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ICC Note:

Cross demolition campaign in Zhejiang Province continues and ICC has learned that over 200 church crosses have been torn down. According to the NYT, the implications for national religious policy in China remain unclear. However, “there is no evidence that the tearing down of crosses has reduced the number of people going to church.” Please continue to pray for Chinese churches.

09/03/2014 China (The New York Times)– Crosses continue to be torn down, churches bulldozed and shrines of folk religions destroyed in a campaign that began last winter in the eastern Chinese province of Zhejiang, but the implications for national religious policy in China remain unclear, a leading Protestant expert on religion in China said.

At least 150 crosses had been removed by early July, and many churches and local shrines have been pulled down by the provincial authorities, said Philip Wickeri, the adviser to the Anglican archbishop of Hong Kong for theological and historical studies. The provincial Communist Party secretary overseeing the policy, Xia Baolong, is an ally of President Xi Jinping, but there has not been any sign yet of similar campaigns in other provinces, Mr. Wickeri said.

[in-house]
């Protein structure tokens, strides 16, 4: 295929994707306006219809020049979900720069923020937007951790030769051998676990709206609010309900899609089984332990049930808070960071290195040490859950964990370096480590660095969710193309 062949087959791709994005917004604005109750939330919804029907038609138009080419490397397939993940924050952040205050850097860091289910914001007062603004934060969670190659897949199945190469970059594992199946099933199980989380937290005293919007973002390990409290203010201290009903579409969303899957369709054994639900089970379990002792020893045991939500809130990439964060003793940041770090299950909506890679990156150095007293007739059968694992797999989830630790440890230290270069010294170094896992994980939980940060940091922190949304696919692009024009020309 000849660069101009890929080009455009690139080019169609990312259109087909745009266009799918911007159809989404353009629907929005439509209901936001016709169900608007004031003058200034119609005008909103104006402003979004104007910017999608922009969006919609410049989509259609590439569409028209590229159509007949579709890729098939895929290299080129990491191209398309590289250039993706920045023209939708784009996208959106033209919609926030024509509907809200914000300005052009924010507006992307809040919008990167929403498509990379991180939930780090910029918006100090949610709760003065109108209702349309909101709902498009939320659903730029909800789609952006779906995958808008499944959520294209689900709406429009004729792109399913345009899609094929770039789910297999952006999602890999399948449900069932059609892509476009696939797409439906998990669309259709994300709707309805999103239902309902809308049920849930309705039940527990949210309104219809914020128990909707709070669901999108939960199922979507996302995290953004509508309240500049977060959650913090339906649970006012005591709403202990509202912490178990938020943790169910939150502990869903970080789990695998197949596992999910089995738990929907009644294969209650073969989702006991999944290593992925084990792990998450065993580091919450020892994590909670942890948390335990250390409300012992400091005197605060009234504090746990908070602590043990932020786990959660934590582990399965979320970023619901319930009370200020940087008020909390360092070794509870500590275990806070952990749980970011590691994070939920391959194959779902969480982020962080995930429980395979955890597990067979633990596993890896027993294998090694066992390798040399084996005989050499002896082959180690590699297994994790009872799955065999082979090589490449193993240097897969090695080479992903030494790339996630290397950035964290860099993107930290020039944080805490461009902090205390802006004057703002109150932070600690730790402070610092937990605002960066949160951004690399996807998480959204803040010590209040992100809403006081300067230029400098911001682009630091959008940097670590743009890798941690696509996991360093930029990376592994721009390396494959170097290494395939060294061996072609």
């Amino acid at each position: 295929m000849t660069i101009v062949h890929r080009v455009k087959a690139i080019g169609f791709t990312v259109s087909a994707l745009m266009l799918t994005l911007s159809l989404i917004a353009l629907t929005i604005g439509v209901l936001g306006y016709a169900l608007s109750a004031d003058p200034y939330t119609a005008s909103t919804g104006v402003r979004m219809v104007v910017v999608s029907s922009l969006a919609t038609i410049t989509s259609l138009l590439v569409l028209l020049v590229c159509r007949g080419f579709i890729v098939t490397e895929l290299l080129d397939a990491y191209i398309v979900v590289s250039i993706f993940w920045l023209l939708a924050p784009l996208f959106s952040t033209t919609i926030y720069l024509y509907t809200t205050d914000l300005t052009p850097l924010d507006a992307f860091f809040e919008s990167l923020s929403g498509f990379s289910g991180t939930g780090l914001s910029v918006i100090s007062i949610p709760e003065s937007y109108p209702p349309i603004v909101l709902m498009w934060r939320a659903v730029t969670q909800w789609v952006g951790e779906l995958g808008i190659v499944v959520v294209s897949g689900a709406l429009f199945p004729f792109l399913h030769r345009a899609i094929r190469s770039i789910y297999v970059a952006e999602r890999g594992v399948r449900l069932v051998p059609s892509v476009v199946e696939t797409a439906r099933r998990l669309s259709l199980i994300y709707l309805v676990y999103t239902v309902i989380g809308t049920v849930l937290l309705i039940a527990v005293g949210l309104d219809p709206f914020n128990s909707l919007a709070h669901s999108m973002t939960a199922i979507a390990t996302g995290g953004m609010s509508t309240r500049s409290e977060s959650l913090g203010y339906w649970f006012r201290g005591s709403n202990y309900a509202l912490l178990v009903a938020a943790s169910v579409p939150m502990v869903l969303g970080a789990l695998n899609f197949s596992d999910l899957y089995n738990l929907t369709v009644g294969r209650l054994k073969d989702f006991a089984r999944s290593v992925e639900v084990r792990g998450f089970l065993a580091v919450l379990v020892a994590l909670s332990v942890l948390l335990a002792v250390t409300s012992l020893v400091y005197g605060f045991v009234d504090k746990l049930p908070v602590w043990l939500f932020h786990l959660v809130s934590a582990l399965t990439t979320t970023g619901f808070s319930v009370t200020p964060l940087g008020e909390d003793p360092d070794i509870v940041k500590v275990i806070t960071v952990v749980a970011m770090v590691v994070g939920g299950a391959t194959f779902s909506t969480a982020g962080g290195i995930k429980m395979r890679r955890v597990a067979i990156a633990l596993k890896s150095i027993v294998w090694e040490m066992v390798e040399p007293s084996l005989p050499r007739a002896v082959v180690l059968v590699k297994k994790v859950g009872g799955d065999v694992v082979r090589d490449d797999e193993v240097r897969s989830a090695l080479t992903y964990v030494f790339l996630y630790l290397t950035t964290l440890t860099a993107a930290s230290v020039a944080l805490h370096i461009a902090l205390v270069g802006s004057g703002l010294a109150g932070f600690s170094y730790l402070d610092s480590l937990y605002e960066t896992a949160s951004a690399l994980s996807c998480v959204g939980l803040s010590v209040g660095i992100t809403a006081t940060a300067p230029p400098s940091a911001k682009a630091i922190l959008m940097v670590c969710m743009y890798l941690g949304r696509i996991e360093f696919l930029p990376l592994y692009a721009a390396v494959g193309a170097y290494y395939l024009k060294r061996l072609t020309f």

The provincial authorities have said that they are only trying to remove structures that do not comply with local land use regulations, and they have denied that they are engaged in a campaign against religious institutions. But Mr. Wickeri dismissed this explanation, saying that the organized removal of crosses and demolition of places of worship, including in cases where church leaders had previously received local and provincial authorities’ consent, could only be seen in a religious context.

Some of the largest affected churches were directly under the auspices of the government-affiliated Chinese Catholic Patriotic Association, which rejects the authority of the Vatican, or the Three-Self Patriotic Movement, which oversees Protestant groups.

The policy appears to be aimed at discouraging further increases in the influence of Christianity in Zhejiang, the province in China believed to have the highest percentage of Christians, Mr. Wickeri said in a speech on Monday at the Foreign Correspondents Club in Hong Kong. Various forms of Protestantism have been spreading quickly in many provinces in recent years, with estimates of Protestants in China now ranging from 40 million to 60 million, in addition to 10 million to 15 million Catholics.

“Even in Zhejiang, there is no evidence that the tearing down of crosses has reduced the number of people going to church,” said Mr. Wickeri, who worked in the 1980s and 1990s in the adjacent province of Jiangsu as the international coordinator for the Amity Foundation, a Chinese Christian social service group. Until this year, Zhejiang had a reputation for religious tolerance.

There has been no clear signal yet of whether what is happening in Zhejiang is a provincial-level experiment that might later lead to broader implementation elsewhere, Mr. Wickeri said.

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